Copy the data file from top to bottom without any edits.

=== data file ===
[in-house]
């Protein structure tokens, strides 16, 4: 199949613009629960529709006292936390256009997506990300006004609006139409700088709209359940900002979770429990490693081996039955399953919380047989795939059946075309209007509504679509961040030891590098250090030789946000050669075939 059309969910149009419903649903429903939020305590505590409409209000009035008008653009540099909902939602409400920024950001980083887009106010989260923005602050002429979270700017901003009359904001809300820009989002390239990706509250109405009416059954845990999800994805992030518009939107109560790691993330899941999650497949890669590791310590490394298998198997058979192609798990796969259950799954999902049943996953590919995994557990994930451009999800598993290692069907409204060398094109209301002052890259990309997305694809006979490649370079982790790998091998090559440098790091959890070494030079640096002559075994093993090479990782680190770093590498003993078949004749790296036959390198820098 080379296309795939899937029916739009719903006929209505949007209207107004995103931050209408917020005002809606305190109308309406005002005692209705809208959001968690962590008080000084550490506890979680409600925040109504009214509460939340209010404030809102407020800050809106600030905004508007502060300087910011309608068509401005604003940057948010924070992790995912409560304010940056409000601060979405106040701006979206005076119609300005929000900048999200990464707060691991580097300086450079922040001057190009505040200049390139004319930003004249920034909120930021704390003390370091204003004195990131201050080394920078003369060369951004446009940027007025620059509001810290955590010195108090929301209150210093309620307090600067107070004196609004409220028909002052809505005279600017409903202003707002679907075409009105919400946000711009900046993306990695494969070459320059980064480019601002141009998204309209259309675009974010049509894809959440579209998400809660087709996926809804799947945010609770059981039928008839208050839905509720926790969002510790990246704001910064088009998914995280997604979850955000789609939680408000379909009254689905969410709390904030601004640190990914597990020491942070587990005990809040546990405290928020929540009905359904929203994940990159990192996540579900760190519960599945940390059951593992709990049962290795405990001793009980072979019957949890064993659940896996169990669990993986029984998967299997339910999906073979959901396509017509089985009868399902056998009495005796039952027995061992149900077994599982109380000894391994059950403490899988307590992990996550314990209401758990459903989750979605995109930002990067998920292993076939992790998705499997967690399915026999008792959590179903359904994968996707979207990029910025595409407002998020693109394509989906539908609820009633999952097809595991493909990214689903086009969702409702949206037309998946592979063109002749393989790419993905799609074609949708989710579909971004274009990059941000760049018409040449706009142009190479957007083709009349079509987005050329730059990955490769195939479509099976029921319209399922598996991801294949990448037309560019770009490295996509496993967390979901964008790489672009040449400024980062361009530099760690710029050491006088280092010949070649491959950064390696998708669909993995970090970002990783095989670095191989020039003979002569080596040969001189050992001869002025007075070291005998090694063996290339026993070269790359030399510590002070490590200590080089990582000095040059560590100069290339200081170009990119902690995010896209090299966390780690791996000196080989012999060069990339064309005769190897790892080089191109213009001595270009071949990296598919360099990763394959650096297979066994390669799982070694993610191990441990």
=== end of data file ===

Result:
[in-house]
């Protein structure tokens, strides 16, 4: 199949613009629960529709006292936390256009997506990300006004609006139409700088709209359940900002979770429990490693081996039955399953919380047989795939059946075309209007509504679509961040030891590098250090030789946000050669075939 059309969910149009419903649903429903939020305590505590409409209000009035008008653009540099909902939602409400920024950001980083887009106010989260923005602050002429979270700017901003009359904001809300820009989002390239990706509250109405009416059954845990999800994805992030518009939107109560790691993330899941999650497949890669590791310590490394298998198997058979192609798990796969259950799954999902049943996953590919995994557990994930451009999800598993290692069907409204060398094109209301002052890259990309997305694809006979490649370079982790790998091998090559440098790091959890070494030079640096002559075994093993090479990782680190770093590498003993078949004749790296036959390198820098 080379296309795939899937029916739009719903006929209505949007209207107004995103931050209408917020005002809606305190109308309406005002005692209705809208959001968690962590008080000084550490506890979680409600925040109504009214509460939340209010404030809102407020800050809106600030905004508007502060300087910011309608068509401005604003940057948010924070992790995912409560304010940056409000601060979405106040701006979206005076119609300005929000900048999200990464707060691991580097300086450079922040001057190009505040200049390139004319930003004249920034909120930021704390003390370091204003004195990131201050080394920078003369060369951004446009940027007025620059509001810290955590010195108090929301209150210093309620307090600067107070004196609004409220028909002052809505005279600017409903202003707002679907075409009105919400946000711009900046993306990695494969070459320059980064480019601002141009998204309209259309675009974010049509894809959440579209998400809660087709996926809804799947945010609770059981039928008839208050839905509720926790969002510790990246704001910064088009998914995280997604979850955000789609939680408000379909009254689905969410709390904030601004640190990914597990020491942070587990005990809040546990405290928020929540009905359904929203994940990159990192996540579900760190519960599945940390059951593992709990049962290795405990001793009980072979019957949890064993659940896996169990669990993986029984998967299997339910999906073979959901396509017509089985009868399902056998009495005796039952027995061992149900077994599982109380000894391994059950403490899988307590992990996550314990209401758990459903989750979605995109930002990067998920292993076939992790998705499997967690399915026999008792959590179903359904994968996707979207990029910025595409407002998020693109394509989906539908609820009633999952097809595991493909990214689903086009969702409702949206037309998946592979063109002749393989790419993905799609074609949708989710579909971004274009990059941000760049018409040449706009142009190479957007083709009349079509987005050329730059990955490769195939479509099976029921319209399922598996991801294949990448037309560019770009490295996509496993967390979901964008790489672009040449400024980062361009530099760690710029050491006088280092010949070649491959950064390696998708669909993995970090970002990783095989670095191989020039003979002569080596040969001189050992001869002025007075070291005998090694063996290339026993070269790359030399510590002070490590200590080089990582000095040059560590100069290339200081170009990119902690995010896209090299966390780690791996000196080989012999060069990339064309005769190897790892080089191109213009001595270009071949990296598919360099990763394959650096297979066994390669799982070694993610191990441990």